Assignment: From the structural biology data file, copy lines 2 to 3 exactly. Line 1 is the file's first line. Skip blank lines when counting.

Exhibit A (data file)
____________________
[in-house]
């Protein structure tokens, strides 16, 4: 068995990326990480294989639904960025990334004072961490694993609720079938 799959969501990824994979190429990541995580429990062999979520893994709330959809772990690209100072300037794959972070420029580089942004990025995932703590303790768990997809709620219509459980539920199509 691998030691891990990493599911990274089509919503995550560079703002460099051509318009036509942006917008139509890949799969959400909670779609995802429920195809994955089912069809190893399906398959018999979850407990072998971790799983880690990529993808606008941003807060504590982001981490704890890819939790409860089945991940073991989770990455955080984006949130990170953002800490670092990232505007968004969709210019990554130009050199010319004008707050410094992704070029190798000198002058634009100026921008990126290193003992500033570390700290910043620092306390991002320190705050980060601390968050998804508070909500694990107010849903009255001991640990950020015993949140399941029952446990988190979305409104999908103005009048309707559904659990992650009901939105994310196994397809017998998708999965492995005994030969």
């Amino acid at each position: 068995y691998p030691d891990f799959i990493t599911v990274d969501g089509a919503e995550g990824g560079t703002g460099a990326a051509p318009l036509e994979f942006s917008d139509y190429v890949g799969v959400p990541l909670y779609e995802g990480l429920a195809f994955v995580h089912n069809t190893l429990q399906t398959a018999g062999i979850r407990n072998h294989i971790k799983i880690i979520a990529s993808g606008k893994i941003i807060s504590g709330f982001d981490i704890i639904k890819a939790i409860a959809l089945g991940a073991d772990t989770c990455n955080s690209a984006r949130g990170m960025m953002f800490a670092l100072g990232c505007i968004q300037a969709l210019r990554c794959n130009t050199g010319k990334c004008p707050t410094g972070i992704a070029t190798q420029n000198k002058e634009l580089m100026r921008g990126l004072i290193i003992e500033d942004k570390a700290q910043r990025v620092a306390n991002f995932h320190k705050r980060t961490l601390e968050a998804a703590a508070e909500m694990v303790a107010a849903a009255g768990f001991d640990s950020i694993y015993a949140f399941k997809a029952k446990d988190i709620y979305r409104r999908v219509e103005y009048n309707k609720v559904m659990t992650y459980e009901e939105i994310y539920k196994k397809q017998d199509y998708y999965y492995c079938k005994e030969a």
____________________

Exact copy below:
């Protein structure tokens, strides 16, 4: 068995990326990480294989639904960025990334004072961490694993609720079938 799959969501990824994979190429990541995580429990062999979520893994709330959809772990690209100072300037794959972070420029580089942004990025995932703590303790768990997809709620219509459980539920199509 691998030691891990990493599911990274089509919503995550560079703002460099051509318009036509942006917008139509890949799969959400909670779609995802429920195809994955089912069809190893399906398959018999979850407990072998971790799983880690990529993808606008941003807060504590982001981490704890890819939790409860089945991940073991989770990455955080984006949130990170953002800490670092990232505007968004969709210019990554130009050199010319004008707050410094992704070029190798000198002058634009100026921008990126290193003992500033570390700290910043620092306390991002320190705050980060601390968050998804508070909500694990107010849903009255001991640990950020015993949140399941029952446990988190979305409104999908103005009048309707559904659990992650009901939105994310196994397809017998998708999965492995005994030969």
């Amino acid at each position: 068995y691998p030691d891990f799959i990493t599911v990274d969501g089509a919503e995550g990824g560079t703002g460099a990326a051509p318009l036509e994979f942006s917008d139509y190429v890949g799969v959400p990541l909670y779609e995802g990480l429920a195809f994955v995580h089912n069809t190893l429990q399906t398959a018999g062999i979850r407990n072998h294989i971790k799983i880690i979520a990529s993808g606008k893994i941003i807060s504590g709330f982001d981490i704890i639904k890819a939790i409860a959809l089945g991940a073991d772990t989770c990455n955080s690209a984006r949130g990170m960025m953002f800490a670092l100072g990232c505007i968004q300037a969709l210019r990554c794959n130009t050199g010319k990334c004008p707050t410094g972070i992704a070029t190798q420029n000198k002058e634009l580089m100026r921008g990126l004072i290193i003992e500033d942004k570390a700290q910043r990025v620092a306390n991002f995932h320190k705050r980060t961490l601390e968050a998804a703590a508070e909500m694990v303790a107010a849903a009255g768990f001991d640990s950020i694993y015993a949140f399941k997809a029952k446990d988190i709620y979305r409104r999908v219509e103005y009048n309707k609720v559904m659990t992650y459980e009901e939105i994310y539920k196994k397809q017998d199509y998708y999965y492995c079938k005994e030969a």